HELENA — A state judge will hear an immigrant-rights group's challenge of a voter-approved law requiring proof of citizenship or legal standing from applicants for state services.
The law, approved by nearly 80 percent of Montana voters in November, requires state agencies to turn over the names of people who can't prove they are in the country legally. Nobody has been denied services under the new law and the state has not yet said how it will be enforced.
The Montana Immigrant Justice Alliance says the law infringes on the right to privacy, due process and equal protection, and would unfairly harm people who entered the country illegally but have since gained legal status.
State attorneys asked District Judge Jeffrey Sherlock to dismiss the case, saying nobody has been injured or threatened by the law.
Sherlock ruled Wednesday that the alliance was within its rights to file the lawsuit because the initiative was designed to affect its members, and their concerns are reasonable.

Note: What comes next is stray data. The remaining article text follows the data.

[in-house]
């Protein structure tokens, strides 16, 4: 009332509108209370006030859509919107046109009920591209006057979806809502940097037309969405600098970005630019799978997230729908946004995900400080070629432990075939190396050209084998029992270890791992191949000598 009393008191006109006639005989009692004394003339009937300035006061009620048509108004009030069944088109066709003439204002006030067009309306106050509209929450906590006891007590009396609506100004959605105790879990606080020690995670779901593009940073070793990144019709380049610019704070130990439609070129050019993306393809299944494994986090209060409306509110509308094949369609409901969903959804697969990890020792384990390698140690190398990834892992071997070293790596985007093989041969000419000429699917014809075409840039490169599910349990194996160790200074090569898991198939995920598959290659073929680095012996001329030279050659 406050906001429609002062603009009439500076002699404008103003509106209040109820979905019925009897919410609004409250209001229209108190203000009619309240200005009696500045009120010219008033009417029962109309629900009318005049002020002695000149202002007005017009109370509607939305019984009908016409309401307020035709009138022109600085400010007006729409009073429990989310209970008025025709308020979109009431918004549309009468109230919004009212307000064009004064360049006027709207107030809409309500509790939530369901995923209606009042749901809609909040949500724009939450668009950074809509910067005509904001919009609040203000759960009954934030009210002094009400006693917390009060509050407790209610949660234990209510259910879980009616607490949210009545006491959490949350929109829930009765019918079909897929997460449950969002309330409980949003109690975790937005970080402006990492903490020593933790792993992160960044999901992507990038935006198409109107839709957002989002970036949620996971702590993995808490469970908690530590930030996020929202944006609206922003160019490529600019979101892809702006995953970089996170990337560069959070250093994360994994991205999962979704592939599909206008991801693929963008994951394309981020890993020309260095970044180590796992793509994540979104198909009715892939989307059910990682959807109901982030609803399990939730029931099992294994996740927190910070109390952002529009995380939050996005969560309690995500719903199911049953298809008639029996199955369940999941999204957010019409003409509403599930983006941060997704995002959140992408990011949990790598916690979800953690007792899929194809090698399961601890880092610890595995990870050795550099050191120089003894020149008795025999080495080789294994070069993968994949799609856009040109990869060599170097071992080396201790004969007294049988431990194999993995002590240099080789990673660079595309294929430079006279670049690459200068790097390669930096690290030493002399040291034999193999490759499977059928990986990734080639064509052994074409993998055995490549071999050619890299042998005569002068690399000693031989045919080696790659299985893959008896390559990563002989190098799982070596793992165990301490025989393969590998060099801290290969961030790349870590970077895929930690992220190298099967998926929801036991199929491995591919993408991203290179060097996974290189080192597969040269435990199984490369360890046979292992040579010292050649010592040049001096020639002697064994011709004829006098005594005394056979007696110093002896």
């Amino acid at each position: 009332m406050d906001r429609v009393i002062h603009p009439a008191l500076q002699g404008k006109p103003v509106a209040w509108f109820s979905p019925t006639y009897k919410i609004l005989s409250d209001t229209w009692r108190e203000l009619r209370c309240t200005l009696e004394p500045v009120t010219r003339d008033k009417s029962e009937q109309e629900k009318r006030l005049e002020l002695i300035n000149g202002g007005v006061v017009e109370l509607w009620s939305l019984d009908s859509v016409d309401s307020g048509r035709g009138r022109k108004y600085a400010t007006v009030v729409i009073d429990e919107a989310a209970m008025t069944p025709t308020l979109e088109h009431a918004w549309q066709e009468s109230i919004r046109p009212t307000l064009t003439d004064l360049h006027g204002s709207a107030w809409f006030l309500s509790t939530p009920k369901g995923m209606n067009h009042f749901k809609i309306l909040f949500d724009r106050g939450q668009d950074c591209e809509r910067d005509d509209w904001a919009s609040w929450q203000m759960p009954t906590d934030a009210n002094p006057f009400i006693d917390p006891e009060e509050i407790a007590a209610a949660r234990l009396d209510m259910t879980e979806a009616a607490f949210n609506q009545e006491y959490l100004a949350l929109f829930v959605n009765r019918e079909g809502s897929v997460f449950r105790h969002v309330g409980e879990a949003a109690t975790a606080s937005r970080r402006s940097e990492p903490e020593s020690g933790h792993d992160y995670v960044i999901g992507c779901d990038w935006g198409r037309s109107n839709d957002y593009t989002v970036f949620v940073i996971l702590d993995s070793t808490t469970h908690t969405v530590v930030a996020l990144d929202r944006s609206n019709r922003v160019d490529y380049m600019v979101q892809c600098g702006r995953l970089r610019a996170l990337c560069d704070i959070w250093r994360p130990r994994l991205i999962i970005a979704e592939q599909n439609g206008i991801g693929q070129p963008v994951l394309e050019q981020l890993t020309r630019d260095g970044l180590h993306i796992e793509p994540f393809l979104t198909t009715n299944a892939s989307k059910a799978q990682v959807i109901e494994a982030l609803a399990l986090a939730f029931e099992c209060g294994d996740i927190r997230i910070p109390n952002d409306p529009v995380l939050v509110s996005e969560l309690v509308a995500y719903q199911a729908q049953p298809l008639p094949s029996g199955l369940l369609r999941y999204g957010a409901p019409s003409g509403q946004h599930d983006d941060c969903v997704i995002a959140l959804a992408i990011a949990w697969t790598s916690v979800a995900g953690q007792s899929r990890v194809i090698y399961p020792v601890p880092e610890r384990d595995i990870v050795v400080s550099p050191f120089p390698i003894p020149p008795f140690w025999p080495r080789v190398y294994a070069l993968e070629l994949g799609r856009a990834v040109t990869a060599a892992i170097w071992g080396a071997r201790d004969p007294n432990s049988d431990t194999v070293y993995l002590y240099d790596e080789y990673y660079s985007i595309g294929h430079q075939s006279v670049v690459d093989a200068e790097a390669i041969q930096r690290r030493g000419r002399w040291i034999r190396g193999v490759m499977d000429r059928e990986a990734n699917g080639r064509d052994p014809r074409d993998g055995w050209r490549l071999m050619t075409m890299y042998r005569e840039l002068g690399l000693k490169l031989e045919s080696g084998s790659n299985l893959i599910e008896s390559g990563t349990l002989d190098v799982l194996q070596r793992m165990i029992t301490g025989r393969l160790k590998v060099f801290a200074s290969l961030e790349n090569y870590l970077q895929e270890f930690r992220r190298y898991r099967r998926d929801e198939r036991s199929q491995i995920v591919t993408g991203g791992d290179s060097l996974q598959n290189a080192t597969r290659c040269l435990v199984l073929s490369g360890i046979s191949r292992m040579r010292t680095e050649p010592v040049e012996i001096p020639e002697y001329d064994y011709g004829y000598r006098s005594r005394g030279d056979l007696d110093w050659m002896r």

The judge compared the case to that brought by gays in the 1990s challenging a state law that made homosexual sex illegal. The law was not enforced, and there was no sign or indication it would be applied against them, but the Supreme Court ruled it unconstitutional and struck it down.
The immigrant-rights group's members are facing a similar situation, Sherlock said in his order. The reasonable fear of prosecution is enough to grant them standing to bring a lawsuit, Sherlock ruled.
Also, ruling to dismiss the case would prevent the referendum from a judicial review, and "clearly the people are interested in seeing whether the referendum will be upheld by the courts," Sherlock said.
However, Sherlock dismissed two other plaintiffs from the lawsuit, a teachers' union and a woman who was born in Canada and has one parent who is a U.S. citizen.
The MEA-MFT said it joined the lawsuit because it was concerned about its members being asked to implement the new law. Alisha Blair said she had no documents proving she was a U.S. citizen and worried she would not be admitted to the University of Montana.
Sherlock ruled the union's concerns were speculative and Blair's concerns abstract.
Montana Immigration Justice Alliance attorney Shahid Haque-Hausrath called the ruling a victory and said Blair's concerns will still be addressed as a member of the alliance.
Now the state should be required to answer several questions, such as who is going to implement the law and how they plan to do it, Haque-Hasrath said Thursday.
Attorney general spokesman John Barnes said in a statement that the state is pleased the MEA-MFT and Blair were dismissed from the lawsuit, and will continue to defend the law.